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DPChallenge Forums >> Business of Photography >> Copyrights agreement in a studio
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03/25/2007 10:10:54 PM · #1
I don't know if anyone here works for a studio (not your own) but I thought I'd inquire and see what kind of answers I could get.

I've been working for a German-owned commercial studio in Shanghai for the last two years. We do a wide range of photography from interiors to products and industrial photography to fashion shoots. Our client list is fairly impressive considering the young age of the studio (Nivea, BASF, Crocs, Philips,...). So, it's only normal that as a photographer working there I'd like to retain some of the images for my portfolio self-promotion later on when I'll move on.

I've been fighting (and arguing) for the last two years to have the right to keep the images I produce once I leave the studio. They have now turned around (somewhat) and asked me to write up a copyright agreement for myself and all photographers in the company.

I do have a few ideas on what I want included but I was wondering if there is anyone on here that works in a studio and has a copyrights agreement with their studio. I'd be interested to see what is included - and even more interested to see what is NOT included.

Please feel free to respond to me off forum since I know these agreements can be extremely private. photojournaliste@gmail.com

03/25/2007 11:45:19 PM · #2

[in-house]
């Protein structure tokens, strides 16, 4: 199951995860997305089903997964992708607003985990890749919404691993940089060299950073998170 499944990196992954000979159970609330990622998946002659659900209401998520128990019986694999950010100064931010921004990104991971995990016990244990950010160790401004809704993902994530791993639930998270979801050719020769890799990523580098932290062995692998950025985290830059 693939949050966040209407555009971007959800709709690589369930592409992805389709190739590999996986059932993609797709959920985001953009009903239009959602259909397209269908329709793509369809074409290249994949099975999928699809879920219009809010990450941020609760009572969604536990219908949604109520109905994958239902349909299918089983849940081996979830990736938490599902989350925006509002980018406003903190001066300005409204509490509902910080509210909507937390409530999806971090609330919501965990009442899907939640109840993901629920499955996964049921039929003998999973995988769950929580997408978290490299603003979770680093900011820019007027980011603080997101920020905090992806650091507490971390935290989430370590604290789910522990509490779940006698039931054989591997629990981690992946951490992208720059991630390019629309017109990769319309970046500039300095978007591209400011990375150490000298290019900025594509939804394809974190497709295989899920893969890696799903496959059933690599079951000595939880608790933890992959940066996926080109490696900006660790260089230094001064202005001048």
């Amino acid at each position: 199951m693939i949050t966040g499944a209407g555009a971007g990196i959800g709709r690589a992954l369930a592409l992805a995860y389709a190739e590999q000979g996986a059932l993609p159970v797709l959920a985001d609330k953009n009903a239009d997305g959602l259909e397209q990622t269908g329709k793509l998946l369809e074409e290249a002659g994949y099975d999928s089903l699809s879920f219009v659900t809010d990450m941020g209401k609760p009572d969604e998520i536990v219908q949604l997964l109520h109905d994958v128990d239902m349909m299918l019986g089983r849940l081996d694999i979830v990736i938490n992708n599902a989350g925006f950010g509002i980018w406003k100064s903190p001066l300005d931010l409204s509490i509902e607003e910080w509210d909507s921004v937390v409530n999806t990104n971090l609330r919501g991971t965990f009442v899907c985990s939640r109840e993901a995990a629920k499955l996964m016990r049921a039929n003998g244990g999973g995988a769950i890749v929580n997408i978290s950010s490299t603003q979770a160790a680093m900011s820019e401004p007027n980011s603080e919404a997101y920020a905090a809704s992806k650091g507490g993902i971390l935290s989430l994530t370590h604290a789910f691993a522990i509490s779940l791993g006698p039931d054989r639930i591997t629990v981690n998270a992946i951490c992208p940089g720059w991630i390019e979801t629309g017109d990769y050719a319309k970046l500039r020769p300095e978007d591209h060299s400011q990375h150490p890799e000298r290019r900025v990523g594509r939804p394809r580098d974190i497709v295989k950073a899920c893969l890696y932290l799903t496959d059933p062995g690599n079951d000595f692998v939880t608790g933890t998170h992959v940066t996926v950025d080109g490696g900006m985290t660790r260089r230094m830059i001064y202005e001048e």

ok, basically what you are looking for (and the most you should reasonably ask for or expect) is written permission to include some specific images in your portfolio. unless you have an employment contract stating otherwise, all the photos produced in the studio are owned outright by the studio--and they are under no obligation whatsoever to share anything with you. the fact that they are even considering giving you anything says that they might be a pretty decent outfit.

you don't want to bite the hand that feeds, nor do they want to lose the investment they've made in getting the studio to where it is talent-wise. that's probably their main motivation to have a conversation. in any event, you should be working on a portfolio that doesn't solely rely on the work you've done at this one studio.

good luck!
03/26/2007 12:07:29 AM · #3
Yes, totally agree on that Skip.

Actually the ownership of images greatly varies of the legal system within which the images were created - in my case I rely on Chinese law and not American, Canadian or German laws. I've already consulted 3 lawyers on my rights and I'm pretty well aware of where I sit on that fence. Since China has no law that directly addresses that issue (as of now) it is quite a debate.

However, that being said I know what foreign laws are on this issue and I have no interest in bringing all this to court. I'd rather like to settle this in a friendly and professional way.

Ideally (in dream land) I'd like access to all the images in jpeg format and a selection of 15 images per year I worked there in high resolution.

But, more than the small details of what I want. I'm just interested to see what other agreements look like and what they include - especially in this specific setting of working within a studio that you don't own.
03/26/2007 10:16:32 AM · #4
thought I'd bring this back on top of the list for the people on the other side of the planet... as I'm getting ready for bed!
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